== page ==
Dear HOUSE Calls, In what ways do you see the use of technology in your everyday practice as being a benefit or barrier to your ability to do your job?
The most important way technology facilitates medical practice is by enhancing communication. We have better access than ever before to new information and to records such as documents from hospitals and medical consultations. Our patients increasingly have better access to information about their health from their personal physicians and from the Internet. Technology opens up new channels of communication. This is mostly good. However, not all communication is good communication, and it is important not to use technology to supplant face-to-face communication, but rather to enhance it. Like wise, not all information that we read is good information, and the increased access to information has increased the importance of sorting good information from bad information. Some people also worry that doctors now bury their noses in computers during visits. We feel like those same doctors were likely to bury their noses in charts, so this is probably not a new issue, just a variation on an old issue.
Dear HOUSE Calls, I read that there is an increased risk of heart attack with sex. People have sex more often when they are in a new relationship, so does this lead to an increased risk of heart attack?
This is a really interesting question, and thanks for raising the issue of sexual health. This is really important, and sometimes difficult to bring up. We read the report from the Journal of the American Medical Association too. Any increase in physical activity from what you are used to (jogging, gardening, sex, etc.) can increase the risk of heart attack. If you think of sex as exercise, the first few times you have sex after a period of abstinence may present an increased risk of heart attack. But as you “get back into shape,” your risk declines to average. Also remember that while the risk is real, it is small. According to this study, 10,000 people would have to have sex weekly for one year for one or two additional cases of sudden cardiac death. Also, there are a variety of things you can do to reduce your risk, such as quitting smoking; making sure your cholesterol, blood sugar and blood pressure are under control; and taking aspirin. Talk to your doctor about ways to reduce your risk of heart disease. Addressing sexual health is so important to your overall health; we hope you’ll consider talking about this with your doctor. One problem we have is effectively addressing sexual health in patients after a heart attack. Failure to talk about this can lead to fear and depression.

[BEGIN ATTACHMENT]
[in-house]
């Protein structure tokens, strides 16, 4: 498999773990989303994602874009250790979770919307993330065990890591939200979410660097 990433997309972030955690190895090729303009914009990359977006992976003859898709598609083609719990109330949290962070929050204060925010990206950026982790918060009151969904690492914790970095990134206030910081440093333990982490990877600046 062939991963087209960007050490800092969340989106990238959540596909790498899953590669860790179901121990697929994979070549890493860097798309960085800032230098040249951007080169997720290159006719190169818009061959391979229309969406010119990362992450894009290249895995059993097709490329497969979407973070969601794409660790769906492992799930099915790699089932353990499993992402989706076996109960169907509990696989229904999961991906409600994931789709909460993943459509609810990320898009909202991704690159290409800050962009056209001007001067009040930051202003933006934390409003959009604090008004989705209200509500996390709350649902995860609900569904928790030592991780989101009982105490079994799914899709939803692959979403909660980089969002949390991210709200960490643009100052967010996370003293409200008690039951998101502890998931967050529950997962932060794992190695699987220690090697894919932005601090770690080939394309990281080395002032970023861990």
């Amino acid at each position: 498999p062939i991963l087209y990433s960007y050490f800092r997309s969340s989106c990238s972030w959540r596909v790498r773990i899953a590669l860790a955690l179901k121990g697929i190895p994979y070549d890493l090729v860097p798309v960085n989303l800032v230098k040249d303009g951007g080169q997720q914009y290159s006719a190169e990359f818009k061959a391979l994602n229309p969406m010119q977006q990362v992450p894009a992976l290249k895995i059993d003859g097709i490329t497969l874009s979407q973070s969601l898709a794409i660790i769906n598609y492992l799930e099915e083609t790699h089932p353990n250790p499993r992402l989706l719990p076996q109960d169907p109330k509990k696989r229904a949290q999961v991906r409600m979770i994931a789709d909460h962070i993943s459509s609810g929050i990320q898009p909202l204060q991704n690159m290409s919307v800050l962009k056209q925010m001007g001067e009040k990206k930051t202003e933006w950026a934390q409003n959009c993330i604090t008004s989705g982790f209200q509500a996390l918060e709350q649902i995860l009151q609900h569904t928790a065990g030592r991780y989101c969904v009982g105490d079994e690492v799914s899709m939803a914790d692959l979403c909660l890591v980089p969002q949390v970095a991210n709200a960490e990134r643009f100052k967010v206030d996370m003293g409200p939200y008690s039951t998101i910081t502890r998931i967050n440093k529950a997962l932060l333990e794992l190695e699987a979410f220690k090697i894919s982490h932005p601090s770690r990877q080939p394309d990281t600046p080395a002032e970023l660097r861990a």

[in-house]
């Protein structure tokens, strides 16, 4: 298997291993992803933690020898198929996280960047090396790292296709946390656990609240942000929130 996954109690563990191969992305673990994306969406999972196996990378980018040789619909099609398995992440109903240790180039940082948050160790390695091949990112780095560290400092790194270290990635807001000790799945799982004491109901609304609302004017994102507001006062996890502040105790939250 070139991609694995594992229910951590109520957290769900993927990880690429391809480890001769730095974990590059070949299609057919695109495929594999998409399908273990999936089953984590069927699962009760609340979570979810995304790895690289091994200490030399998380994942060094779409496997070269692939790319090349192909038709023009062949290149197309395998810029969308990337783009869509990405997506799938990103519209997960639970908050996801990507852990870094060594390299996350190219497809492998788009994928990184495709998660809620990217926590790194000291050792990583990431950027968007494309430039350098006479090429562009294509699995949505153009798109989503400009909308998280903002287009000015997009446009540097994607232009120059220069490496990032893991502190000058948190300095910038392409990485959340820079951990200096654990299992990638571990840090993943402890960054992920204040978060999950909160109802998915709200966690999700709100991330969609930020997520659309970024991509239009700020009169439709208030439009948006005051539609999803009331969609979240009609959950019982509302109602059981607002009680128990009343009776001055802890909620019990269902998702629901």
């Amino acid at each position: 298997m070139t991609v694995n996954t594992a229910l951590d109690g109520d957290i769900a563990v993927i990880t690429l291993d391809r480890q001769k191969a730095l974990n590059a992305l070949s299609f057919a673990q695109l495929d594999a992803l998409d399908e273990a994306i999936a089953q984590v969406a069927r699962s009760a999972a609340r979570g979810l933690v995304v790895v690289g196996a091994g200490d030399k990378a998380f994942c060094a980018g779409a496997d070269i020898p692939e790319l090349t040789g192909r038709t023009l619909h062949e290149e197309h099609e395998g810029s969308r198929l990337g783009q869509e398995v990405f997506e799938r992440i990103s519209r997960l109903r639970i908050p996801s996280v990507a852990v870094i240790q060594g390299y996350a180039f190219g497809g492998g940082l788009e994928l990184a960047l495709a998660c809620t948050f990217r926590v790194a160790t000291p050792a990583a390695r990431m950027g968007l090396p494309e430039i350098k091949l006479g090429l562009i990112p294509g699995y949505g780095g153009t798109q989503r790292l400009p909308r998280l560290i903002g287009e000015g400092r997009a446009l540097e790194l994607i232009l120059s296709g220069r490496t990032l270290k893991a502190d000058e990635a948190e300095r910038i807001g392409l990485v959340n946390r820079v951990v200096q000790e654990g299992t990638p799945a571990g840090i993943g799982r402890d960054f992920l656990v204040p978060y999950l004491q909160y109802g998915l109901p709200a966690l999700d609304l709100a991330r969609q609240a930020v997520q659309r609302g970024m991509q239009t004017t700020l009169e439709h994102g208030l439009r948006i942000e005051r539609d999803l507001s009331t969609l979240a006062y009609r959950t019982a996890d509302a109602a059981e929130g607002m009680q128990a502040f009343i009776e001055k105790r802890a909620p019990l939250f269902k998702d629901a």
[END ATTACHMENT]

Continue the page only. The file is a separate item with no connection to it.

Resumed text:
Dear HOUSE Calls, I do a lot of gardening and I hate wearing long, heavy jeans and boots, but I’m worried about snakes in the garden. What happens if I get bitten by a small snake? Do I need to kill the snake, or just be concerned with getting to the hospital?
First of all, wear the boots and pants. Snakes are important for our ecosystem and our gardens. Venomous snakes are rare in the Piedmont. Snakes are much more afraid of us than we are of them, so if you notice a snake, calmly step away. If you get bit, try to stay away from the snake and don’t try to catch it, because it’s likely to bite you again. Maybe snap a picture with your cell phone or have somebody else try to do so. But most importantly, get away. Make whatever observations you can about the snake’s pattern and head shape. Do not elevate the effected limb. Do not try to cut on the puncture sites and/or suck out the venom. Do not apply a tourniquet. Do get to the emergency room. In most cases, driving or being driven is fine. We hope you succeed at avoiding the snakes.